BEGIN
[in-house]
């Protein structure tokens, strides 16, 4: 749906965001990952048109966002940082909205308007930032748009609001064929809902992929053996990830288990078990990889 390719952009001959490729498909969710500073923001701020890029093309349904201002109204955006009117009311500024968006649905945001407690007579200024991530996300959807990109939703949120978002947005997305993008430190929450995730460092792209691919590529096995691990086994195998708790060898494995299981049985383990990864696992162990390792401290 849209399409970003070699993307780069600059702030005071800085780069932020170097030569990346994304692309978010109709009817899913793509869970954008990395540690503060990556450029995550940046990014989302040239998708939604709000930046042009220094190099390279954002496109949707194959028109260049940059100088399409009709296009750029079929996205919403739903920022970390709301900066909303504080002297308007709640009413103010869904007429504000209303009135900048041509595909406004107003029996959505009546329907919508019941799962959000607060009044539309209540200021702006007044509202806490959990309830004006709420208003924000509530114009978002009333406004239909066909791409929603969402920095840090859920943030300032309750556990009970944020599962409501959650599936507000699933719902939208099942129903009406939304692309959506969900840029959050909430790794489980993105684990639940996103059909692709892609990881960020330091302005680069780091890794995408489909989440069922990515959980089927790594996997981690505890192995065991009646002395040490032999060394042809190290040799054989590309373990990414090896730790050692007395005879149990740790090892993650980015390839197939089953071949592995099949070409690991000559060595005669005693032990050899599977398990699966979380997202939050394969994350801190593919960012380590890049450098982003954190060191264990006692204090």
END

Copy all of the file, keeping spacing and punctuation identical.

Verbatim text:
[in-house]
């Protein structure tokens, strides 16, 4: 749906965001990952048109966002940082909205308007930032748009609001064929809902992929053996990830288990078990990889 390719952009001959490729498909969710500073923001701020890029093309349904201002109204955006009117009311500024968006649905945001407690007579200024991530996300959807990109939703949120978002947005997305993008430190929450995730460092792209691919590529096995691990086994195998708790060898494995299981049985383990990864696992162990390792401290 849209399409970003070699993307780069600059702030005071800085780069932020170097030569990346994304692309978010109709009817899913793509869970954008990395540690503060990556450029995550940046990014989302040239998708939604709000930046042009220094190099390279954002496109949707194959028109260049940059100088399409009709296009750029079929996205919403739903920022970390709301900066909303504080002297308007709640009413103010869904007429504000209303009135900048041509595909406004107003029996959505009546329907919508019941799962959000607060009044539309209540200021702006007044509202806490959990309830004006709420208003924000509530114009978002009333406004239909066909791409929603969402920095840090859920943030300032309750556990009970944020599962409501959650599936507000699933719902939208099942129903009406939304692309959506969900840029959050909430790794489980993105684990639940996103059909692709892609990881960020330091302005680069780091890794995408489909989440069922990515959980089927790594996997981690505890192995065991009646002395040490032999060394042809190290040799054989590309373990990414090896730790050692007395005879149990740790090892993650980015390839197939089953071949592995099949070409690991000559060595005669005693032990050899599977398990699966979380997202939050394969994350801190593919960012380590890049450098982003954190060191264990006692204090």